Remembering and recognition

Martha’s reflections on risk, inspired by what she rightly terms Barbara Ganley’s “call to arms,” make me think hard about our vocation.

It seems to me, tonight, after a fine first day of Faculty Academy, that risk is at the heart of authentic teaching and learning. Both roles are exceptionally vulnerable, and must be so, if a genuine encounter is to occur. All authentic human relationships involve profound risk. And real school requires extraordinary openness if it is to succeed.

The alternative is not safety. The alternative is death. Why give any part of ourselves to death before we must? I am not advocating recklessness; rather the opposite. Reckon the cost, and do all due diligence. Professionalism and true collegiality require no less. But seek guarantees, or seek safety for its own sake, that is, for the sake of being left alone and untroubled, and there can be no authentic educational encounter.

Today doesn’t clarify my commitment so much as it clarifies how precious the community of risky commitment truly is. It clarifies for me that I must not forget my gratitude to that community. I must not forget my calling and obligations to my colleagues in that community, no matter how tangled the circumstances or fraught the encounters.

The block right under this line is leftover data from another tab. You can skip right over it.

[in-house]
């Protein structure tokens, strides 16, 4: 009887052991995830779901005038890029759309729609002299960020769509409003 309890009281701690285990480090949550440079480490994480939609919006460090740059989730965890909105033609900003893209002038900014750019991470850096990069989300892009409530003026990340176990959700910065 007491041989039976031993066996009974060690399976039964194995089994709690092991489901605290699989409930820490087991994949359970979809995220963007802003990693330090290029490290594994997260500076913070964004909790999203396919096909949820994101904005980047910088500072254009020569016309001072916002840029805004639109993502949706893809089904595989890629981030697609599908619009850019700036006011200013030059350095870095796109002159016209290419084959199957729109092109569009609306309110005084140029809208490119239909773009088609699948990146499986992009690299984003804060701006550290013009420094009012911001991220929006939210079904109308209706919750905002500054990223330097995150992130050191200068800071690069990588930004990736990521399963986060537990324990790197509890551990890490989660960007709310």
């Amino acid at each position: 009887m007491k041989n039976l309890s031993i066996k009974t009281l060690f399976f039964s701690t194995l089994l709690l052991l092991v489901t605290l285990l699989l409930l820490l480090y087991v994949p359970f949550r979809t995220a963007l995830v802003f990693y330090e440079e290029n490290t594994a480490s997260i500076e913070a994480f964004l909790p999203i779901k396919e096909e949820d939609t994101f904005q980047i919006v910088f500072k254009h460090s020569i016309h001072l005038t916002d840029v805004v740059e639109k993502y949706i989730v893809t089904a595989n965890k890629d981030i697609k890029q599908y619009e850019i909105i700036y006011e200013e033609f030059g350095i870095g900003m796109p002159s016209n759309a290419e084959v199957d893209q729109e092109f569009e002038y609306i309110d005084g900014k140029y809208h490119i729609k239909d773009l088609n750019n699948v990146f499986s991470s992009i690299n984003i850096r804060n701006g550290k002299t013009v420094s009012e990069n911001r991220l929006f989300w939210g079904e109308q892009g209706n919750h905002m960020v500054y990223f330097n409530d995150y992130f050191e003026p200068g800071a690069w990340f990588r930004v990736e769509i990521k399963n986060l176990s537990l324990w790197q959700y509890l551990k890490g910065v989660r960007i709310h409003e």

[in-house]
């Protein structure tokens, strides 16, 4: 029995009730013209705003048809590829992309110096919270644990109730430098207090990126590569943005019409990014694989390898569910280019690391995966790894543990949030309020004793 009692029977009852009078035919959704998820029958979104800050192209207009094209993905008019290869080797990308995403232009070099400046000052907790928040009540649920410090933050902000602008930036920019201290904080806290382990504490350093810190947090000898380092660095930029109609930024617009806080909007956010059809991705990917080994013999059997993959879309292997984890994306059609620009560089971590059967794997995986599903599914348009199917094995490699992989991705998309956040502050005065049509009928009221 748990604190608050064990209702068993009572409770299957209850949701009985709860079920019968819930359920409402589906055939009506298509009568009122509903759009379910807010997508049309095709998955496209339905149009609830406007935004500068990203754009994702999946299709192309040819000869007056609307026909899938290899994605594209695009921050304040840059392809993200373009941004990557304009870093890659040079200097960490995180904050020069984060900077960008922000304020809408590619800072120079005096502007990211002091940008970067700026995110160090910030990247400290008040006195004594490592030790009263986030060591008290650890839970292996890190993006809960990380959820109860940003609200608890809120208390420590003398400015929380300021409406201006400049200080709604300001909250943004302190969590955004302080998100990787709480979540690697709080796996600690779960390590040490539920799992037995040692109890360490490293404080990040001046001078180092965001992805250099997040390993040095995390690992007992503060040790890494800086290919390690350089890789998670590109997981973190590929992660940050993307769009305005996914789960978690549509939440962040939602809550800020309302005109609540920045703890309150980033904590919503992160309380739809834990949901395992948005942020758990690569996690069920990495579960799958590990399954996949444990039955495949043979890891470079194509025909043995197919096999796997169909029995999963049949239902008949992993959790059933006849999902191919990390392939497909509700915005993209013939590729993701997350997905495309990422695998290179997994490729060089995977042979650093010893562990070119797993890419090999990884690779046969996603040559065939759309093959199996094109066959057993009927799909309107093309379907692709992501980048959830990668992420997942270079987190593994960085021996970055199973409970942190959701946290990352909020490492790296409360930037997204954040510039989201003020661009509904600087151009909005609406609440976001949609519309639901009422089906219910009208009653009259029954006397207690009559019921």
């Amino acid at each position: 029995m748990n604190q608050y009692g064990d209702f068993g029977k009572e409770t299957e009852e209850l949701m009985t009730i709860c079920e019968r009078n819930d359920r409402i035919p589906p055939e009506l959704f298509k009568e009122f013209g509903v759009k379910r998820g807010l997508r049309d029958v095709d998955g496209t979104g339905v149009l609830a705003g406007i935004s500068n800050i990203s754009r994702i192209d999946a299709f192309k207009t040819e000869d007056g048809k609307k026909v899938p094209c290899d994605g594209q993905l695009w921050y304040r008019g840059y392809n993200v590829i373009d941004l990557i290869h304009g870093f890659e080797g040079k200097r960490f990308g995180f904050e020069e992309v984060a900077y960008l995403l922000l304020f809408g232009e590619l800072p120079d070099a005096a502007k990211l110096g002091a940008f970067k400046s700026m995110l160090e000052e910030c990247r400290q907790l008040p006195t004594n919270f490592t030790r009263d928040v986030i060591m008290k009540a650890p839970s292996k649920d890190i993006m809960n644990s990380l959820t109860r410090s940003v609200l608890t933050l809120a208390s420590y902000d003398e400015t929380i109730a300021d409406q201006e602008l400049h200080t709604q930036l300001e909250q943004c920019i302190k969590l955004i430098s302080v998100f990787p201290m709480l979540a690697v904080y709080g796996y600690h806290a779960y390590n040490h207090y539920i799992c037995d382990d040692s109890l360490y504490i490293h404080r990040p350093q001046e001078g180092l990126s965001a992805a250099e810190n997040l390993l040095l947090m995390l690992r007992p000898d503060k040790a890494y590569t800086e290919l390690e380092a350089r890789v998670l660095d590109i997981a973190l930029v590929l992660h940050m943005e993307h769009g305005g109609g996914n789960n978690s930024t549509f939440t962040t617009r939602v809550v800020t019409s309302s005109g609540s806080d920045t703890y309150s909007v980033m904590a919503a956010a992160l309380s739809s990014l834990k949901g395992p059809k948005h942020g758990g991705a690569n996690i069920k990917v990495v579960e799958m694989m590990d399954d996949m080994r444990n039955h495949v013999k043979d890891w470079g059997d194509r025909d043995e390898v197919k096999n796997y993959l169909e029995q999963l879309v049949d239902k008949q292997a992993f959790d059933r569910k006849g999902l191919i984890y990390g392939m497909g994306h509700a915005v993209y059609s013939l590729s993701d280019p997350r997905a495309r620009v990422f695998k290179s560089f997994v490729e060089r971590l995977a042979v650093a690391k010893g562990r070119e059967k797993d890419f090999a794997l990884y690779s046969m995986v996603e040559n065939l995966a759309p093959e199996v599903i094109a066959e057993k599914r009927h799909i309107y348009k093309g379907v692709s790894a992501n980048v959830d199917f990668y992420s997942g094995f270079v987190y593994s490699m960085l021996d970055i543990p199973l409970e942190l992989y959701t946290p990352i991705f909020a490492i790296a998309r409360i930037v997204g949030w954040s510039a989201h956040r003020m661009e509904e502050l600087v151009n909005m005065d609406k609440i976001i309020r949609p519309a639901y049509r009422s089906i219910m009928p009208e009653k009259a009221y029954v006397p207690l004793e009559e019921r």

It’s hard to keep all that clear in the dust and noise of the factory floor. I will try harder.

5 thoughts on “Remembering and recognition

  1. Risk being at the heart of teaching and learning is a reminder that we in education need to hear more often. Good teachers recognize the importance of risk in teaching. However, it can be difficult to remember that we must take risks as learners and encourage (and allow) our students to do the same.

  2. Isn’t it gratifying that the choir of the “committed to risk” is (to paraphrase Jeff McC. quoting Jerry) growing? You had no small part in that, Gardner!!

    A resonating, illuminating post. Once again, thank you.

  3. How does one make the argument to someone currently on the sidelines who has an inkling to get into the game but is fearful to do so? Risk, yes. Learning by doing, also. The risk is greater at the outset, I believe, and that can contribute to the inertia. I’d love to know what works to make people open to risk, especially those with the disposition to be a perfectionist.

  4. Dr.C,
    you’ve done it again. That is, given voice to a sentiment I share and couldn’t pinpoint myself. I have a renewed appreciation for the roll of risk-taking in creating true discourse and learning, after my semester as a part of the English education system…in which I find a sort of stagnation and indifference (like you said…the alternative is not safety, but death) where there should be RISK!
    One more reason I wholeheartedly believe the comparison you once made of Mary Wash to “the Ireland of public universities.” What was it? Small, scrappy, and punching way above its weight?

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